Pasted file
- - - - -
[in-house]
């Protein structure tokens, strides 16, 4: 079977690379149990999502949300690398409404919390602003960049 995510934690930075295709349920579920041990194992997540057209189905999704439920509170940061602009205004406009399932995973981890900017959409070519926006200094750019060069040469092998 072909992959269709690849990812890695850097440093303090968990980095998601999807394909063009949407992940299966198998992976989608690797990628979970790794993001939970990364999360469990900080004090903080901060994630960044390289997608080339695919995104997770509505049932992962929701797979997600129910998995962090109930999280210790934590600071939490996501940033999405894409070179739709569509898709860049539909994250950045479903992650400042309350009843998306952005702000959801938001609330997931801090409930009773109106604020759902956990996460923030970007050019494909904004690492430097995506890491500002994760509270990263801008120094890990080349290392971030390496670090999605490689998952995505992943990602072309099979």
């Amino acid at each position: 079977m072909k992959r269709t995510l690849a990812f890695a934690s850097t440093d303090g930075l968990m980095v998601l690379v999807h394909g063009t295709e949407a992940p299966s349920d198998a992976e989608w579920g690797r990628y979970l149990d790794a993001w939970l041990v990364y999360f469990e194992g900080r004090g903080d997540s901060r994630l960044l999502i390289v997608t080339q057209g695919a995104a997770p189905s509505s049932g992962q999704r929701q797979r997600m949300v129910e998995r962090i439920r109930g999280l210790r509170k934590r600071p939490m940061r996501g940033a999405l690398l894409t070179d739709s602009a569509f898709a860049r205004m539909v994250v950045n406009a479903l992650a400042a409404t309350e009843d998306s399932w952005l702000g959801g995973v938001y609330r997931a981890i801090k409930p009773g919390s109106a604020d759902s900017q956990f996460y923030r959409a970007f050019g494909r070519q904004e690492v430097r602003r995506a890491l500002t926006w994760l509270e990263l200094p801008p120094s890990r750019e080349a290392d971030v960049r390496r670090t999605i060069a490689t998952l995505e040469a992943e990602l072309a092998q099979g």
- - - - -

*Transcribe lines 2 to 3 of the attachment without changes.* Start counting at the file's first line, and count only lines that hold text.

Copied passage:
């Protein structure tokens, strides 16, 4: 079977690379149990999502949300690398409404919390602003960049 995510934690930075295709349920579920041990194992997540057209189905999704439920509170940061602009205004406009399932995973981890900017959409070519926006200094750019060069040469092998 072909992959269709690849990812890695850097440093303090968990980095998601999807394909063009949407992940299966198998992976989608690797990628979970790794993001939970990364999360469990900080004090903080901060994630960044390289997608080339695919995104997770509505049932992962929701797979997600129910998995962090109930999280210790934590600071939490996501940033999405894409070179739709569509898709860049539909994250950045479903992650400042309350009843998306952005702000959801938001609330997931801090409930009773109106604020759902956990996460923030970007050019494909904004690492430097995506890491500002994760509270990263801008120094890990080349290392971030390496670090999605490689998952995505992943990602072309099979």
């Amino acid at each position: 079977m072909k992959r269709t995510l690849a990812f890695a934690s850097t440093d303090g930075l968990m980095v998601l690379v999807h394909g063009t295709e949407a992940p299966s349920d198998a992976e989608w579920g690797r990628y979970l149990d790794a993001w939970l041990v990364y999360f469990e194992g900080r004090g903080d997540s901060r994630l960044l999502i390289v997608t080339q057209g695919a995104a997770p189905s509505s049932g992962q999704r929701q797979r997600m949300v129910e998995r962090i439920r109930g999280l210790r509170k934590r600071p939490m940061r996501g940033a999405l690398l894409t070179d739709s602009a569509f898709a860049r205004m539909v994250v950045n406009a479903l992650a400042a409404t309350e009843d998306s399932w952005l702000g959801g995973v938001y609330r997931a981890i801090k409930p009773g919390s109106a604020d759902s900017q956990f996460y923030r959409a970007f050019g494909r070519q904004e690492v430097r602003r995506a890491l500002t926006w994760l509270e990263l200094p801008p120094s890990r750019e080349a290392d971030v960049r390496r670090t999605i060069a490689t998952l995505e040469a992943e990602l072309a092998q099979g």